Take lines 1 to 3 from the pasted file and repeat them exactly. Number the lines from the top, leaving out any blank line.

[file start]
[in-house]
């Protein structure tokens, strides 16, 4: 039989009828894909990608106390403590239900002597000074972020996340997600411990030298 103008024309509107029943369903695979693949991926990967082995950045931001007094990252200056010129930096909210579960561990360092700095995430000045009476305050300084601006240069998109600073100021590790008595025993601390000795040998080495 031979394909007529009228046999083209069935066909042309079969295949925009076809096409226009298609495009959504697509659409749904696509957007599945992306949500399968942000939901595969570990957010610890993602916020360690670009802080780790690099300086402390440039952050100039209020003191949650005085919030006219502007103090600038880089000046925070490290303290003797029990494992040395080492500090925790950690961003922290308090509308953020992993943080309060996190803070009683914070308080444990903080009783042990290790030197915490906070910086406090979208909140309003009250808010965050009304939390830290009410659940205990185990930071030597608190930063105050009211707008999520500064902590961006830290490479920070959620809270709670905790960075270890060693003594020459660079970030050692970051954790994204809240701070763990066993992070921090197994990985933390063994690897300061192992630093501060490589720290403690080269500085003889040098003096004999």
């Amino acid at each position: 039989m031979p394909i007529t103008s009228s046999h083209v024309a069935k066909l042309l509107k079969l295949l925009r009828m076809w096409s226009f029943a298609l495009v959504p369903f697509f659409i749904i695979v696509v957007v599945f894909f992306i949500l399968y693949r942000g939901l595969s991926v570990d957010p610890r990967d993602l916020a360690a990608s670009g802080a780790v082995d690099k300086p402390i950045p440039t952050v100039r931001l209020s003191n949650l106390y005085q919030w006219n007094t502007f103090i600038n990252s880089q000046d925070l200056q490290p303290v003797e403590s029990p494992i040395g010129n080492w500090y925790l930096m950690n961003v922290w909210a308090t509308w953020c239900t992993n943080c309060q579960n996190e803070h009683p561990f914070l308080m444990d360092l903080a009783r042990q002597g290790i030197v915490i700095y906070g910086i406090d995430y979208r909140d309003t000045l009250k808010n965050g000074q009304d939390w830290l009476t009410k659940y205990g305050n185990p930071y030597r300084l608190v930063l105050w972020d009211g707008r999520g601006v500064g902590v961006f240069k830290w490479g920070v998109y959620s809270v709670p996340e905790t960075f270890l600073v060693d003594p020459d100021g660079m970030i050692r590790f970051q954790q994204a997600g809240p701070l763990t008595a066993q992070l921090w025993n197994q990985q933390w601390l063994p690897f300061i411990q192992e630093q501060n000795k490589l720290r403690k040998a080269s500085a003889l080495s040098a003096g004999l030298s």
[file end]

[in-house]
């Protein structure tokens, strides 16, 4: 039989009828894909990608106390403590239900002597000074972020996340997600411990030298 103008024309509107029943369903695979693949991926990967082995950045931001007094990252200056010129930096909210579960561990360092700095995430000045009476305050300084601006240069998109600073100021590790008595025993601390000795040998080495 031979394909007529009228046999083209069935066909042309079969295949925009076809096409226009298609495009959504697509659409749904696509957007599945992306949500399968942000939901595969570990957010610890993602916020360690670009802080780790690099300086402390440039952050100039209020003191949650005085919030006219502007103090600038880089000046925070490290303290003797029990494992040395080492500090925790950690961003922290308090509308953020992993943080309060996190803070009683914070308080444990903080009783042990290790030197915490906070910086406090979208909140309003009250808010965050009304939390830290009410659940205990185990930071030597608190930063105050009211707008999520500064902590961006830290490479920070959620809270709670905790960075270890060693003594020459660079970030050692970051954790994204809240701070763990066993992070921090197994990985933390063994690897300061192992630093501060490589720290403690080269500085003889040098003096004999």
């Amino acid at each position: 039989m031979p394909i007529t103008s009228s046999h083209v024309a069935k066909l042309l509107k079969l295949l925009r009828m076809w096409s226009f029943a298609l495009v959504p369903f697509f659409i749904i695979v696509v957007v599945f894909f992306i949500l399968y693949r942000g939901l595969s991926v570990d957010p610890r990967d993602l916020a360690a990608s670009g802080a780790v082995d690099k300086p402390i950045p440039t952050v100039r931001l209020s003191n949650l106390y005085q919030w006219n007094t502007f103090i600038n990252s880089q000046d925070l200056q490290p303290v003797e403590s029990p494992i040395g010129n080492w500090y925790l930096m950690n961003v922290w909210a308090t509308w953020c239900t992993n943080c309060q579960n996190e803070h009683p561990f914070l308080m444990d360092l903080a009783r042990q002597g290790i030197v915490i700095y906070g910086i406090d995430y979208r909140d309003t000045l009250k808010n965050g000074q009304d939390w830290l009476t009410k659940y205990g305050n185990p930071y030597r300084l608190v930063l105050w972020d009211g707008r999520g601006v500064g902590v961006f240069k830290w490479g920070v998109y959620s809270v709670p996340e905790t960075f270890l600073v060693d003594p020459d100021g660079m970030i050692r590790f970051q954790q994204a997600g809240p701070l763990t008595a066993q992070l921090w025993n197994q990985q933390w601390l063994p690897f300061i411990q192992e630093q501060n000795k490589l720290r403690k040998a080269s500085a003889l080495s040098a003096g004999l030298s």